Biscayne National Park, located in Miami south of Key Biscayne and north of the Florida Keys National Marine Sanctuary, banned personal watercraft use in 2000 by enacting locally a federal National Park Service rule that allowed individual parks to prohibit PWC use without a local, site-specific scientific review. For four years, all other types of recreational and commercial boats – even large commercial shipping vessels – have been allowed on the park’s waters while PWC have been banned.
On Dec. 11, area water sports enthusiasts and business owners filled a town hall meeting convened to address the issue of personal watercraft at Biscayne National Park. The meeting was organized by the BOAT Biscayne Coalition, a group involving local boaters, dealers, the American Watercraft Association, the BlueRibbon Coalition and the Personal Watercraft Industry Association. The BOAT Biscayne Coalition explained that just one day earlier, the National Park Service declined a petition filed in late August with the Department of the Interior and the National Park Service urging a scientific study to reevaluate the personal watercraft ban at the park.
An environmental assessment would be the first step in bringing PWC back to Biscayne National Park. A formal rulemaking process then follows the assessment.
“It is disappointing that without any consideration for the more than 2,000 local residents who have contacted the park over the past three months in favor of bringing personal watercraft back, that the National Park Service declined the petition,” stated Jeff Ludwig of the Personal Watercraft Industry Association.
“If you are pro-environment, then you should support the environmental assessment study. These studies are designed to determine the impact that personal watercraft will have on the local environment. Fourteen other national parks have conducted environmental assessments in the past two years and every single one of them has found that personal watercraft should not be banned on waters that allow other types of motorized boating,” he concluded.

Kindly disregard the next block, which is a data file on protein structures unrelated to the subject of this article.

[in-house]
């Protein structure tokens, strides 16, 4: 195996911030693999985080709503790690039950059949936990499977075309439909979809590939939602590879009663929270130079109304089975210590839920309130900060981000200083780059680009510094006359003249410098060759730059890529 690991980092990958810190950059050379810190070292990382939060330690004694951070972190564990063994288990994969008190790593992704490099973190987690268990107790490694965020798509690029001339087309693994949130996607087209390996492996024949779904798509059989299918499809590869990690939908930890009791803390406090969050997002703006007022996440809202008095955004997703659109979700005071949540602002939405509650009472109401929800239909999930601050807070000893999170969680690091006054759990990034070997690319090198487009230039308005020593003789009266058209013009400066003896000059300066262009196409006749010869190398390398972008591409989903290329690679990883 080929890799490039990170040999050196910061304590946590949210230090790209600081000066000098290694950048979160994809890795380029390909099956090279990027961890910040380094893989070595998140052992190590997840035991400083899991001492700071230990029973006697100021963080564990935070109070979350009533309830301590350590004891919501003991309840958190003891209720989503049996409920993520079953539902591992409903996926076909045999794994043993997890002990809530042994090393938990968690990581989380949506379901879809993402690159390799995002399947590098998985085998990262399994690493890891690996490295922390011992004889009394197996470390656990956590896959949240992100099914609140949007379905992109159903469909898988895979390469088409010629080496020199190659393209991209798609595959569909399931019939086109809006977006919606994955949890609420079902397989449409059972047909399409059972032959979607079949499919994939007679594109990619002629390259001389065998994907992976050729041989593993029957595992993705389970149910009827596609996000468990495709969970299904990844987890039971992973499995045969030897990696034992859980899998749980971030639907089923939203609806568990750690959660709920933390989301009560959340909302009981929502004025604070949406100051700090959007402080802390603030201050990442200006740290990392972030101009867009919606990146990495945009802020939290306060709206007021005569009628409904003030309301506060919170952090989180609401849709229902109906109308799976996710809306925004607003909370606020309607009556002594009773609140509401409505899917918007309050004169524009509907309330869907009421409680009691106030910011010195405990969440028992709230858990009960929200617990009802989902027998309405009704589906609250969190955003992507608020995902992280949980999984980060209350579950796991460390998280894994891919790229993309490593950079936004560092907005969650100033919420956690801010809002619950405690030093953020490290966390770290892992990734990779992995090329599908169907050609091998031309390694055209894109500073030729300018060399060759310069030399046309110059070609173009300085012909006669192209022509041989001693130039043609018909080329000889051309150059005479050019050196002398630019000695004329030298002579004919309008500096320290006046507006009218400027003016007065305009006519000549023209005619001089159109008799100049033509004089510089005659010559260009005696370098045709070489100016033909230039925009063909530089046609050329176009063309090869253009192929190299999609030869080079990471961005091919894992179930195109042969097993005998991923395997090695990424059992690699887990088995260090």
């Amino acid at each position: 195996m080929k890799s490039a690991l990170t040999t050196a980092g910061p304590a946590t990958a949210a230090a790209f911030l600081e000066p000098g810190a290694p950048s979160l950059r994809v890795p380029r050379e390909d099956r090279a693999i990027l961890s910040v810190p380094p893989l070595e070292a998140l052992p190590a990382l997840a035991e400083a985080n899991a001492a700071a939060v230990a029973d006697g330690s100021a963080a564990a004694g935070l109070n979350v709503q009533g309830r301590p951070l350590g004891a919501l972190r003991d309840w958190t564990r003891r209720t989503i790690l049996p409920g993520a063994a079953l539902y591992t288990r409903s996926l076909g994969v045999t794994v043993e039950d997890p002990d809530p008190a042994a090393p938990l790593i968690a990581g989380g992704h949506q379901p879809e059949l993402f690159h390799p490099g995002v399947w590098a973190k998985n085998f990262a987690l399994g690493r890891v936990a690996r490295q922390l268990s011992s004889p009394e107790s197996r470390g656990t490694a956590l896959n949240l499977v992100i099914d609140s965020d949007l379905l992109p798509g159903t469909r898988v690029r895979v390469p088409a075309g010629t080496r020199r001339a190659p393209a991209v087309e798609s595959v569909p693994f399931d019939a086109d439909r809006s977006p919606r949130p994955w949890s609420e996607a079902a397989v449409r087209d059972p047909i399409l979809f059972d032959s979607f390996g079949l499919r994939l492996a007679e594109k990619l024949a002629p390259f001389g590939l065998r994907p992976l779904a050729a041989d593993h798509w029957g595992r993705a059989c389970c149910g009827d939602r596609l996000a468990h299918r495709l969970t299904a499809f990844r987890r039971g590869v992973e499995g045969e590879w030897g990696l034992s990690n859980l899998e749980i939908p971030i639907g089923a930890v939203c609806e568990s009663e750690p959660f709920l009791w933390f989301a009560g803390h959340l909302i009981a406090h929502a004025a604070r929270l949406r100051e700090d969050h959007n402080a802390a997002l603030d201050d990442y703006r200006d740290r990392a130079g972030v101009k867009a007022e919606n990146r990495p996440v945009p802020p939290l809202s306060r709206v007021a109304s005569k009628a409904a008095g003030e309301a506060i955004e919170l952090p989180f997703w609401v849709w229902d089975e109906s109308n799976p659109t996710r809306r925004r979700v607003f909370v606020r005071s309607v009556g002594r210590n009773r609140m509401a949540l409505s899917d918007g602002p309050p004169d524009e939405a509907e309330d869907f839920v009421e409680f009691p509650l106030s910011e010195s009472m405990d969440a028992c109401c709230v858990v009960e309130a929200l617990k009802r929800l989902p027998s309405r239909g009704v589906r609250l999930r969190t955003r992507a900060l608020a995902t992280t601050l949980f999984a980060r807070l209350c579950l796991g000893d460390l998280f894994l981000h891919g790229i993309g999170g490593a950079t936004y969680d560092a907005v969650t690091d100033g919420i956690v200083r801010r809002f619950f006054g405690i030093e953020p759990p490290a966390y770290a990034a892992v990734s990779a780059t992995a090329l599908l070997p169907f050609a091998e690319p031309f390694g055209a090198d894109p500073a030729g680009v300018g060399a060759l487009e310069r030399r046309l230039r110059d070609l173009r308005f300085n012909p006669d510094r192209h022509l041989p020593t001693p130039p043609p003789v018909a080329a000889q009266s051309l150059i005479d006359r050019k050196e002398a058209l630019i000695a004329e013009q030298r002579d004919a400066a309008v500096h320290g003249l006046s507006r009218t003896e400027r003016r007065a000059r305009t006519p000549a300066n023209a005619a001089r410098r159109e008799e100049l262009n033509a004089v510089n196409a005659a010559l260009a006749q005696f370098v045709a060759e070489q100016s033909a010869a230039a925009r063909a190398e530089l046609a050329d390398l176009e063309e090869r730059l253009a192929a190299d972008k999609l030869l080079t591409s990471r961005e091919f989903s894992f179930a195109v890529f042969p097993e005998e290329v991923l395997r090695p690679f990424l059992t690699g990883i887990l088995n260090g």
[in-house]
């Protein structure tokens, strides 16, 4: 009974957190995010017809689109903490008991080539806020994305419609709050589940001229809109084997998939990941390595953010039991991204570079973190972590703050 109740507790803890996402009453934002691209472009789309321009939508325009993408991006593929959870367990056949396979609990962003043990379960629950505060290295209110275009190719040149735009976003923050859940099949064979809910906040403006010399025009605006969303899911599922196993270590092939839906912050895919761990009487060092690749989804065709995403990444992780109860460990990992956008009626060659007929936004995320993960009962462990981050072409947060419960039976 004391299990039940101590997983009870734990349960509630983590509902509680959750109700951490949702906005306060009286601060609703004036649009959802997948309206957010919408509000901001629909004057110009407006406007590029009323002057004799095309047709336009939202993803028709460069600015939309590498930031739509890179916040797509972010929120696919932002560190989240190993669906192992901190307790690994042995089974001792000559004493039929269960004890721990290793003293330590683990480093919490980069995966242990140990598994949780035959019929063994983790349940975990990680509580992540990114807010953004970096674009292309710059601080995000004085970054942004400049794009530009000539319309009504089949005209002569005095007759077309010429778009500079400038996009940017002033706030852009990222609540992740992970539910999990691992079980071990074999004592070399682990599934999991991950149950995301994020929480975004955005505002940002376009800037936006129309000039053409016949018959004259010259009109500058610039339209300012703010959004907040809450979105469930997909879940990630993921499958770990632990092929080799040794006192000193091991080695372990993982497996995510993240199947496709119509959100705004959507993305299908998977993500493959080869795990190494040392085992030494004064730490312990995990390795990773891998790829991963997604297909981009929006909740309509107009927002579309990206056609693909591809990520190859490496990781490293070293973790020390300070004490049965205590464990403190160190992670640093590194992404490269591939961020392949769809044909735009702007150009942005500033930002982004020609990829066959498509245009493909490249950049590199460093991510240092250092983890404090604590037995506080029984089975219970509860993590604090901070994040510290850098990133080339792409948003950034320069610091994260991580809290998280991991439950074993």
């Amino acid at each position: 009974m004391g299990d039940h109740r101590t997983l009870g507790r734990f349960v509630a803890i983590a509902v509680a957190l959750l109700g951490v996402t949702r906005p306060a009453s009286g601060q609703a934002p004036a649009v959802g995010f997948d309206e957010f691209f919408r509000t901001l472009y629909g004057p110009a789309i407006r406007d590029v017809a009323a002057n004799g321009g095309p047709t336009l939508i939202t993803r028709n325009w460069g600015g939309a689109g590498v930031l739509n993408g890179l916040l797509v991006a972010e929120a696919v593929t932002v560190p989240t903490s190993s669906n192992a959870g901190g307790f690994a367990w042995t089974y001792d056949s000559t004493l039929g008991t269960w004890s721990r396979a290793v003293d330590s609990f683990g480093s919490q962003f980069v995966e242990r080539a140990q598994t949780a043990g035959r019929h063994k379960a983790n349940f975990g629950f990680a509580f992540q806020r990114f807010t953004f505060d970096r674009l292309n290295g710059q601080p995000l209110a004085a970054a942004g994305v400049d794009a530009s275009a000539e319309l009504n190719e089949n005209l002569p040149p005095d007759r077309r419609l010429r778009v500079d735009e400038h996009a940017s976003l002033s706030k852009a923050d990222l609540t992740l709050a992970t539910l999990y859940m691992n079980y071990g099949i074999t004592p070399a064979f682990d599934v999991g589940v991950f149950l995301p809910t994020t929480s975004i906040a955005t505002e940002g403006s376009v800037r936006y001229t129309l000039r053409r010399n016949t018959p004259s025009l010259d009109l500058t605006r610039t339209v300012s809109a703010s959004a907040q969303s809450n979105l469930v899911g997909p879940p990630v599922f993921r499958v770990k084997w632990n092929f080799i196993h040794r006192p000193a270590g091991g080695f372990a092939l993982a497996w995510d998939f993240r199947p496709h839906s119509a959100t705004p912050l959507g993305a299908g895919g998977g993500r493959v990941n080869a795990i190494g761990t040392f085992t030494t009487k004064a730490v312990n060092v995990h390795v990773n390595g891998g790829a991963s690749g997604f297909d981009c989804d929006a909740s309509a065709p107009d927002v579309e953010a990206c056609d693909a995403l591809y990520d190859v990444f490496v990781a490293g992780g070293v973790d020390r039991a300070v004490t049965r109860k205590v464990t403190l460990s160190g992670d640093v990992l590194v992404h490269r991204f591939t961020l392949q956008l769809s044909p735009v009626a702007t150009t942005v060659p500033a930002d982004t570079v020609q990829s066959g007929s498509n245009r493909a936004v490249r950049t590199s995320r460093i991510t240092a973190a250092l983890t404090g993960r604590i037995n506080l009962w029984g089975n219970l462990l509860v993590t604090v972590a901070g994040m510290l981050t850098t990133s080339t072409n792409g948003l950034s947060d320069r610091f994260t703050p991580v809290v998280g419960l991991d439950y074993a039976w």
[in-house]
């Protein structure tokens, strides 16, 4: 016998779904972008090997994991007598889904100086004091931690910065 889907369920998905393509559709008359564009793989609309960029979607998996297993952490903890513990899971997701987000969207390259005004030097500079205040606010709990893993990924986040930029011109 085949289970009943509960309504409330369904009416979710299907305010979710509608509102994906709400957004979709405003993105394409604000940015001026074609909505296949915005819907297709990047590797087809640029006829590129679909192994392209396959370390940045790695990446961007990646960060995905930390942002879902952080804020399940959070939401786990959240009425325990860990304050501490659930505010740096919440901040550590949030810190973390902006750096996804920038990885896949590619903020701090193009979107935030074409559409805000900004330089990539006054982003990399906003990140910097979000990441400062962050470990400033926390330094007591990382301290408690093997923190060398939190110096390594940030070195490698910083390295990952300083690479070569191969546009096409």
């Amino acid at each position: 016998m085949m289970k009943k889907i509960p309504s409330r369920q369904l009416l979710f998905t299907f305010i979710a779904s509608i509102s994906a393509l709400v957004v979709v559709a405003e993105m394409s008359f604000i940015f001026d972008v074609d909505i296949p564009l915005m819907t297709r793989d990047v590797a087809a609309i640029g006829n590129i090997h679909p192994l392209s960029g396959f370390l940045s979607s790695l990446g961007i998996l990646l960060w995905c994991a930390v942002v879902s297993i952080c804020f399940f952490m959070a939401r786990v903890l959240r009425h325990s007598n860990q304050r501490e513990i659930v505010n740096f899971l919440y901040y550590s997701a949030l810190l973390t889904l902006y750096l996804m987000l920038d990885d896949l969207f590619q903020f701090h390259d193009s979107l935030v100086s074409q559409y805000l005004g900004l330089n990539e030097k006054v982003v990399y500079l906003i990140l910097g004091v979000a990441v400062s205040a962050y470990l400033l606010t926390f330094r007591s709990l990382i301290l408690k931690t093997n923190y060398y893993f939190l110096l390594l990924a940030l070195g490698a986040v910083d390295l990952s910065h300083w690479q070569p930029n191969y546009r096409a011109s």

“There’s no justification for the ban,” stated Wiley Russell of the American Watercraft Association. “There was never any local study – scientific or otherwise - to determine a need to ban personal watercraft.”
Local business owners in attendance said the ban is bad for business and also call on the park to immediately begin an objective, science-based study.
“My customers and my business are negatively affected by this unfair ban,” said Dave Bamdas of Riva Motorsports. “Before the ban, I estimate that 90% of my customers used to ride in Biscayne National Park.
“Four years of discrimination is four too many,” he continued. “How I am supposed to continue to sell these boats and keep my employees when Biscayne National Park arbitrarily decides to target personal watercraft meanwhile allowing all other boats – even tankers – to come and go as they please?”
Riva Motorsports is one of the largest multi-line personal watercraft dealerships in the world. It has locations in Pompano Beach and Key Largo and employs approximately 100 local residents.
Biscayne National Park is in a tri-county area. In 2003 there were 8,479 registered PWC in Miami-Dade County, 7,607 in Broward County and 1,643 in Monroe County. Statewide there were 106,356 registered PWC.
Copyright 2004 Powersports Business